So it would depend what the investments were.
    Originally posted by AnotherJoe
    AnotherJoe, I know you are an experienced investor so maybe Sea Shell and I are missing something here. Surely drawing down up to your Personal Tax allowance each year where possible, just to effectively move investments from a SIPP to an S&S ISA, has the advantage that when you need to withdraw the cash to spend, you can take it out of the S&S ISA tax free? If she leave the investments in the SIPP to grow until she needs to withdraw more than the Personal Allowance as income, then she will have to pay tax on that as far as I am aware?
    • Reluctantpensioner
    • By Reluctantpensioner 20th Sep 19, 1:16 PM
    • 112 Posts
    • 49 Thanks
    Reluctantpensioner
    Some of the answers are pretty optimistic about what happens.
    My experience: you draw down X of taxable money out. They have no interest in your tax code, or seeing a P45 etc.
    They multiply X by twelve as if it were monthly all year and tax you on that. Even if the withdrawal is in the last days of the tax year!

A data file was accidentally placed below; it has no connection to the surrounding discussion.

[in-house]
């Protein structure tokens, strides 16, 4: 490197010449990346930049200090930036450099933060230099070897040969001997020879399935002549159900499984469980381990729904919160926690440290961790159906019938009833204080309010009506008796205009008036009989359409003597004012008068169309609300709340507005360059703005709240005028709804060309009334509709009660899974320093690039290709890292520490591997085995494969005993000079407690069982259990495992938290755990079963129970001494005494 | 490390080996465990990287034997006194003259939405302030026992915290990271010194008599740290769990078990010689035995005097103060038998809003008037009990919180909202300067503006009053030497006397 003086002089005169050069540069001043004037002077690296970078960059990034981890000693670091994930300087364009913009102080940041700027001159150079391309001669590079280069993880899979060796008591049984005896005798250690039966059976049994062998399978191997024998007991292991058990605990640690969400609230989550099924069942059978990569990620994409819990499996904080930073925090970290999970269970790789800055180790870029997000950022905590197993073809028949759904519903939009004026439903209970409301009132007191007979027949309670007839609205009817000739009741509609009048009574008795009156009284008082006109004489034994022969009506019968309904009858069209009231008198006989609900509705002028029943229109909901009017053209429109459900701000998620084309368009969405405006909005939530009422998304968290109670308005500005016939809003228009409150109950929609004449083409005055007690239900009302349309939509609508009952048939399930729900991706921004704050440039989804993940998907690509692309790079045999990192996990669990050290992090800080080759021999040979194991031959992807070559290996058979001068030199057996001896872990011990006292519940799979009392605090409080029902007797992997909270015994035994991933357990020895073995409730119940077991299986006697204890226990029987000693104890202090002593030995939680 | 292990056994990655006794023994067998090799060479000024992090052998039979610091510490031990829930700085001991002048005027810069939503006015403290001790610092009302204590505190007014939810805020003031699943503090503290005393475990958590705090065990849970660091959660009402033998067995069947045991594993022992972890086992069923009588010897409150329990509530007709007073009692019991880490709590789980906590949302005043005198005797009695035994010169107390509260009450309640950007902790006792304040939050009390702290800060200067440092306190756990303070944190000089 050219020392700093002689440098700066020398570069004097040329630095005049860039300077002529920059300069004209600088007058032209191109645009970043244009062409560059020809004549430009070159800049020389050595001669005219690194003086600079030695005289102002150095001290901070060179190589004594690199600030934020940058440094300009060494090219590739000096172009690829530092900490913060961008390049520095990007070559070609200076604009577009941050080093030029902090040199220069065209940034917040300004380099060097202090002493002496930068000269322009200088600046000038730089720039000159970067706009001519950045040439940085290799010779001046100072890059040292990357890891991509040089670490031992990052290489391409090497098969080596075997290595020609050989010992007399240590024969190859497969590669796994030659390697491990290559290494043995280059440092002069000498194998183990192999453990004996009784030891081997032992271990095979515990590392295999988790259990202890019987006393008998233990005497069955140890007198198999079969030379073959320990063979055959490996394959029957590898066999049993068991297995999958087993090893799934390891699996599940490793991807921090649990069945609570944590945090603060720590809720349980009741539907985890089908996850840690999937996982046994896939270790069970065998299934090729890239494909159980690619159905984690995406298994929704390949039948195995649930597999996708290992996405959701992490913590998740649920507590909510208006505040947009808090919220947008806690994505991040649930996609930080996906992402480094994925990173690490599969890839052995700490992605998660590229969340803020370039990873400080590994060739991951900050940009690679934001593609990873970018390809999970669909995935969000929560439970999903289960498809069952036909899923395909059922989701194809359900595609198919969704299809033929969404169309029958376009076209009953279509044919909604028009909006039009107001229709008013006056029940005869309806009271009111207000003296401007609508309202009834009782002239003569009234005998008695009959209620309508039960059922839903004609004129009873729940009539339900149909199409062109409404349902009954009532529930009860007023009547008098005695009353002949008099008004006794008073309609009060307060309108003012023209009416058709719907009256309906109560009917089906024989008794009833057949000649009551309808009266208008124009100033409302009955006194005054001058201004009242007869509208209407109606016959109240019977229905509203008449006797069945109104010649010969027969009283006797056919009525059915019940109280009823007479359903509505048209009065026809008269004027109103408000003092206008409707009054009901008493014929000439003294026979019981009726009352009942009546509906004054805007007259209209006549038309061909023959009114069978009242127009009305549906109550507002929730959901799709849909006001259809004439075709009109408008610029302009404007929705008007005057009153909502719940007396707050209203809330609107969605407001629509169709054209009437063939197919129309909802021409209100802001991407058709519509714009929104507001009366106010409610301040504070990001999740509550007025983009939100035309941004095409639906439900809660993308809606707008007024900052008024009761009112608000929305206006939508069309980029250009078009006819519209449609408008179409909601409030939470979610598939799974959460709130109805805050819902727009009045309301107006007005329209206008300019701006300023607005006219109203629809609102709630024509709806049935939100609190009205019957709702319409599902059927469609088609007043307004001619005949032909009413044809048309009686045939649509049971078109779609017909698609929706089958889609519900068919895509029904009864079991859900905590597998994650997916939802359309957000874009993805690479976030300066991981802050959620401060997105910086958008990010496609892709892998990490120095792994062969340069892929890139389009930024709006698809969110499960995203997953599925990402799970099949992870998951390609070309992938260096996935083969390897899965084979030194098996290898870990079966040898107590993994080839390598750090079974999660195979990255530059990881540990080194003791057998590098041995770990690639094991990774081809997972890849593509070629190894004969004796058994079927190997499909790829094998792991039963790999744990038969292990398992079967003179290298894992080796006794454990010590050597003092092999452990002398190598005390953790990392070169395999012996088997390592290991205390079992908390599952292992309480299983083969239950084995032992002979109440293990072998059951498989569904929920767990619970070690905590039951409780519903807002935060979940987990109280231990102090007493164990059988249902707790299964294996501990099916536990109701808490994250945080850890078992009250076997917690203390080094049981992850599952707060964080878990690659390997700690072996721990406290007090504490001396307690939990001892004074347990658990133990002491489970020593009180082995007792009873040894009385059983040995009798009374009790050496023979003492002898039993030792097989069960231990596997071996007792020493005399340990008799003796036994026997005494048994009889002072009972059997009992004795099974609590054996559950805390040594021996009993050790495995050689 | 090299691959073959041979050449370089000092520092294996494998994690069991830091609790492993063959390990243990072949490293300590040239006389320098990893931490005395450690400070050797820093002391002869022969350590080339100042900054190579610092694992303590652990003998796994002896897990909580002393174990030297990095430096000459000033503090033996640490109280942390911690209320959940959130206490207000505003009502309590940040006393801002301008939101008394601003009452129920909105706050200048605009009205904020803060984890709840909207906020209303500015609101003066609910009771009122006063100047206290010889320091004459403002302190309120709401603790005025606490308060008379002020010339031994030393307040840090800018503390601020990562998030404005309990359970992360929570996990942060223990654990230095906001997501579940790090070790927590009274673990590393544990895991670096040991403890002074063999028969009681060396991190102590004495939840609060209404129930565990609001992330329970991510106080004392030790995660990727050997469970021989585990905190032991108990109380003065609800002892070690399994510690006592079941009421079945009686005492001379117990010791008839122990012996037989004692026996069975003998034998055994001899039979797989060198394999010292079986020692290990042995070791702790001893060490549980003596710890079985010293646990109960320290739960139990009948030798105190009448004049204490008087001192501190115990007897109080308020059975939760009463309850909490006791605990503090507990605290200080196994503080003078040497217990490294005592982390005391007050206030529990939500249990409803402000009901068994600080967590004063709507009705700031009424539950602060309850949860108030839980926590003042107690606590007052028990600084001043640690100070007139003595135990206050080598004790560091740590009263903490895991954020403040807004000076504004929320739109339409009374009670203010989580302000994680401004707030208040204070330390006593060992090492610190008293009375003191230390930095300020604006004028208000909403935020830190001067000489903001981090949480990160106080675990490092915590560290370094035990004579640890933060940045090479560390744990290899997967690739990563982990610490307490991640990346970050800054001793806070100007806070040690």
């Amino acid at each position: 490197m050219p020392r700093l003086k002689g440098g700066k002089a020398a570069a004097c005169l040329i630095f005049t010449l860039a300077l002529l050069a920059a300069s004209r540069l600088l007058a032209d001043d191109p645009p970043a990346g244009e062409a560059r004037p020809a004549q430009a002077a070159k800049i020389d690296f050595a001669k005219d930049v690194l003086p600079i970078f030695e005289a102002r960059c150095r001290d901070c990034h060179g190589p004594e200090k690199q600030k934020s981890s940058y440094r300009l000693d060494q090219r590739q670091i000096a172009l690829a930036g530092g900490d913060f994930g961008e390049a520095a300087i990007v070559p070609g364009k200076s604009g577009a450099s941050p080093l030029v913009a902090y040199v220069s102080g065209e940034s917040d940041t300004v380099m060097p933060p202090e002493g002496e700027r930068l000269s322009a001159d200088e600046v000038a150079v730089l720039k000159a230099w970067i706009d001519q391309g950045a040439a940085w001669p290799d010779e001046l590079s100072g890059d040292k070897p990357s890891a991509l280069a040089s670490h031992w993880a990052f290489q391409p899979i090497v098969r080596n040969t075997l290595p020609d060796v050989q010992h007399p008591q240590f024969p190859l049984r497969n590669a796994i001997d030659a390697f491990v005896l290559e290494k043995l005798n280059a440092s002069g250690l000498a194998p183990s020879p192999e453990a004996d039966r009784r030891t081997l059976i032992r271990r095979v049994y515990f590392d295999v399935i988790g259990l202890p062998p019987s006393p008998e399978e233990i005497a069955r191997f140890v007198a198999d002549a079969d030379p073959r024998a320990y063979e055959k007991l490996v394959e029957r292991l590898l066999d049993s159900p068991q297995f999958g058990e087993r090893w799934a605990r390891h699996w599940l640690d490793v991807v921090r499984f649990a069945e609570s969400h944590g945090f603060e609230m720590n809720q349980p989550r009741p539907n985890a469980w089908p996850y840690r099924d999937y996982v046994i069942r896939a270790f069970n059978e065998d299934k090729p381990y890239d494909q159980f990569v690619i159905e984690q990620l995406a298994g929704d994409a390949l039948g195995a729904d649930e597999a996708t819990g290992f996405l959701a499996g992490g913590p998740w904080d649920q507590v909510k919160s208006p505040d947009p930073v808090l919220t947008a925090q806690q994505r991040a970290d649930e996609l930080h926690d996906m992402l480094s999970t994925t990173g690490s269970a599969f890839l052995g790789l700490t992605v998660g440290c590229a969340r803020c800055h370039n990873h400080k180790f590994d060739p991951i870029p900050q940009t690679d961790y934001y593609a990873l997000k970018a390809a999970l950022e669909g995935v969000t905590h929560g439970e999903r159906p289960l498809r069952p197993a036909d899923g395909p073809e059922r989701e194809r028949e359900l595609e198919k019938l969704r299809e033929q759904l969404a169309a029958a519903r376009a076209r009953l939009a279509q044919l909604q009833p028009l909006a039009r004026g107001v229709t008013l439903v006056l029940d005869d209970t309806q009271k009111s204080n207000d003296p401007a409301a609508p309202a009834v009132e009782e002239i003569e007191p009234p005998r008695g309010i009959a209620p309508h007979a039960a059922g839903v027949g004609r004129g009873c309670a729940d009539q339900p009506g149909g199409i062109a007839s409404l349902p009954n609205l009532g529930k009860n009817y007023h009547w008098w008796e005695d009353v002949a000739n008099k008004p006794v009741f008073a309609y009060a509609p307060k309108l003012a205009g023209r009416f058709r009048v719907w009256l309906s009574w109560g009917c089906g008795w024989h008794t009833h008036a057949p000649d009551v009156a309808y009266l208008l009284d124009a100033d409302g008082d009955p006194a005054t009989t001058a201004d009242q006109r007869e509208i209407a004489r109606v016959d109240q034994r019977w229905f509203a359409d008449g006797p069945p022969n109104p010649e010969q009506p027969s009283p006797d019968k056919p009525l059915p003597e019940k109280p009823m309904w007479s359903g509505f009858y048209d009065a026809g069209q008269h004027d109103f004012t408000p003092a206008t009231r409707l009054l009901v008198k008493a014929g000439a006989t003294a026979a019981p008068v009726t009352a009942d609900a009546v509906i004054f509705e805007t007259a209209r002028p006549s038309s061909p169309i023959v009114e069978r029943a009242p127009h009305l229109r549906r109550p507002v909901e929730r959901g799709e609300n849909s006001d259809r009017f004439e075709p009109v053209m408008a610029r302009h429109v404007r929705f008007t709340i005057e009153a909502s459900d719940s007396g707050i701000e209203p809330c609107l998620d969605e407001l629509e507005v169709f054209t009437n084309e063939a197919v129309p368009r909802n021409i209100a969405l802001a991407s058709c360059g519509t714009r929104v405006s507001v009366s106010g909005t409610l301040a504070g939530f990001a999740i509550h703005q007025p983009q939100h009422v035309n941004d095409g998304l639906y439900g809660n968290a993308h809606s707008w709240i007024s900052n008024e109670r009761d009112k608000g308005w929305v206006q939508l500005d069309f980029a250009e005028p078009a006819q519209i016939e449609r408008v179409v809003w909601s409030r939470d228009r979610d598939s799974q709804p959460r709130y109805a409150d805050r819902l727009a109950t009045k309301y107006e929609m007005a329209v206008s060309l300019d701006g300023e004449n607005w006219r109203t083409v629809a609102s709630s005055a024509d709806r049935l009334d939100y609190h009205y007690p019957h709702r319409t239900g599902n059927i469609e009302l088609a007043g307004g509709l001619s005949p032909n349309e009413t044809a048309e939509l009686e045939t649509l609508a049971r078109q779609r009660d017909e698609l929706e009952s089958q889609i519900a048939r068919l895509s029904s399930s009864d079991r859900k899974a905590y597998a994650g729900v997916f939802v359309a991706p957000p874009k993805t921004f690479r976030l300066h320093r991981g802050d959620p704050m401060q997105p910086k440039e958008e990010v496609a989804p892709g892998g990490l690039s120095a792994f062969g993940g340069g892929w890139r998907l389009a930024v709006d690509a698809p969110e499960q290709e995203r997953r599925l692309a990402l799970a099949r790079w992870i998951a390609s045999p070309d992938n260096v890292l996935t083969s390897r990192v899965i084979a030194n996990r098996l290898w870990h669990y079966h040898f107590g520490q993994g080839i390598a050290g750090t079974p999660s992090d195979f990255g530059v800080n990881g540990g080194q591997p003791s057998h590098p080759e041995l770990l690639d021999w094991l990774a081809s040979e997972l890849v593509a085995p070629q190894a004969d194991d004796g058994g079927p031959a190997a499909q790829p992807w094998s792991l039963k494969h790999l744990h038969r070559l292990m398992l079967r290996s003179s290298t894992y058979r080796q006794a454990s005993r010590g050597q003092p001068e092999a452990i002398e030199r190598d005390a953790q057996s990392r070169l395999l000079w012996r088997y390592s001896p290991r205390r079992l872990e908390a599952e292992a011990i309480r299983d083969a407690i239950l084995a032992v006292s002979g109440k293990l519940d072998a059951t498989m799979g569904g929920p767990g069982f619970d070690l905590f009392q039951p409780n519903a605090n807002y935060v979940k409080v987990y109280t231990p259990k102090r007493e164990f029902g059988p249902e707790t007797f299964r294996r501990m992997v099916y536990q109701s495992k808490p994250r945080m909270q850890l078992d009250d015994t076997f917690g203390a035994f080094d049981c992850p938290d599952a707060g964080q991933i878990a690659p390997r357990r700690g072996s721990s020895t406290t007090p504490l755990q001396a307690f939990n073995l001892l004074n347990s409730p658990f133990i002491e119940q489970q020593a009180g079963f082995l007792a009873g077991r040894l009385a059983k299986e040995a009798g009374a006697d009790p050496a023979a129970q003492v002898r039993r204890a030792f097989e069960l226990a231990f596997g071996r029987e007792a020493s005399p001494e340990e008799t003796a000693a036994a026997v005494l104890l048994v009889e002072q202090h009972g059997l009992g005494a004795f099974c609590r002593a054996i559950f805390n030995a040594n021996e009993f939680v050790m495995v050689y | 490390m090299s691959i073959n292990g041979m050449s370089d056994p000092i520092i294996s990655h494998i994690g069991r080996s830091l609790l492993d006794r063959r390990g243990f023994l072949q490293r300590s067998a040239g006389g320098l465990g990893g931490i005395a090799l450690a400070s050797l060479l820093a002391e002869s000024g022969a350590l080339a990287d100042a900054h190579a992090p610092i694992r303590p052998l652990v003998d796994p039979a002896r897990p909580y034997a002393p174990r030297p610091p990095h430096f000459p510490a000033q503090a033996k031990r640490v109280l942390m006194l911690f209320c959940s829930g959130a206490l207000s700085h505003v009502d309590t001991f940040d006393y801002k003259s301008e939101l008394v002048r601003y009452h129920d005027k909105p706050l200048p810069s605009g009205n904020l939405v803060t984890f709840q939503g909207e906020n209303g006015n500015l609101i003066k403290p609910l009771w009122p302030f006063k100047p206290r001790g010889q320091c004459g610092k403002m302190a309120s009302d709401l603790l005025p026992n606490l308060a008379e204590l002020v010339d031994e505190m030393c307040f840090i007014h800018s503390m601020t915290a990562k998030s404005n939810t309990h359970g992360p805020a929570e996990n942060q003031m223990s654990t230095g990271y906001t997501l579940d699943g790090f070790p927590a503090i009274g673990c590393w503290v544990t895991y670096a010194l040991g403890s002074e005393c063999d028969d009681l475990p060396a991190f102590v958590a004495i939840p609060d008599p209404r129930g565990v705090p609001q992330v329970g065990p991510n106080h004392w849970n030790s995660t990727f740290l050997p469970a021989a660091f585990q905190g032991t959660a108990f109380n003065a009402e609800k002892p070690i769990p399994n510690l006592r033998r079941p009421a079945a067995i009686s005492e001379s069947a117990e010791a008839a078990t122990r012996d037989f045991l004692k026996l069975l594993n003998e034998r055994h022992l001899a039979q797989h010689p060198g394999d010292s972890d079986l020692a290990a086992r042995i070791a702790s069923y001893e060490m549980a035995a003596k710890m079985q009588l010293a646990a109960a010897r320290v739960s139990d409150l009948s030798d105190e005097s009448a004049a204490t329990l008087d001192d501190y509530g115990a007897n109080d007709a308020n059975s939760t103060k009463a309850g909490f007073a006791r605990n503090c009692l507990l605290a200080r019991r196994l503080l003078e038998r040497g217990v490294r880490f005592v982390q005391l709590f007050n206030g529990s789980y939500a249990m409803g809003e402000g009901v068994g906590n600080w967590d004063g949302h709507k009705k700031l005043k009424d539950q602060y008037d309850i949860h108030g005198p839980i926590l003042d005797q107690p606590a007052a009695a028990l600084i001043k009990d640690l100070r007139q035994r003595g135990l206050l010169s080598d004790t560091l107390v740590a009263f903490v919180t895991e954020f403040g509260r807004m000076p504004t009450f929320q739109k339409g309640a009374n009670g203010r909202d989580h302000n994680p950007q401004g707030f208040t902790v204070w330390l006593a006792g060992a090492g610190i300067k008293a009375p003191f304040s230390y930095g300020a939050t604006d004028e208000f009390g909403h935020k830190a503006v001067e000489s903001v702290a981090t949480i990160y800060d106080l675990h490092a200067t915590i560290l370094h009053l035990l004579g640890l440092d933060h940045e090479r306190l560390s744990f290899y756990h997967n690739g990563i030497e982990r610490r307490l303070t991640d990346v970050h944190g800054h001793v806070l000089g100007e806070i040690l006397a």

If X is sizable (say, just under the High Rate band), you will then be assessed for hundreds of thousands and pushed into 45% tax bracket, with all the negative consequences. You will get less than half your money.
    You can reclain with a P55, and online its pretty quick (took me ten days from apply to cheque), But I think this will only work at the end of the tax year as they want you to say: "I won't withdraw more, finalise the year"
    • Sea Shell
    • By Sea Shell 20th Sep 19, 2:05 PM
    • 2,625 Posts
    • 4,733 Thanks
    Sea Shell
    But if you KNOW you're not going to draw anymore, can you do the P55 form almost immediately, as soon as you've been paid? and then do the same in subsequent years.?
    " That pound I saved yesterday, is a pound I don't have to earn tomorrow " JOB DONE!!
    This should now read "It's time to start digging up those Squirrelled Nuts"!!!
  • jamesd
    But if you KNOW you're not going to draw anymore, can you do the P55 form almost immediately, as soon as you've been paid? and then do the same in subsequent years.?
    Originally posted by Sea Shell
    From one of my drawdown posts:
    -----

    To reclaim overpaid pension tax you can use one of these forms:
    • Flexible access. Which is UFPLS or taking money from a drawdown pot you've already taken the tax free lump sum for. Not for taking a tax free lump sum (no need to tell HMRC) or using the small pot rule (see below):
      • P55 when you've flexibly accessed part of your pension pot and aren't taking ongoing income from the pot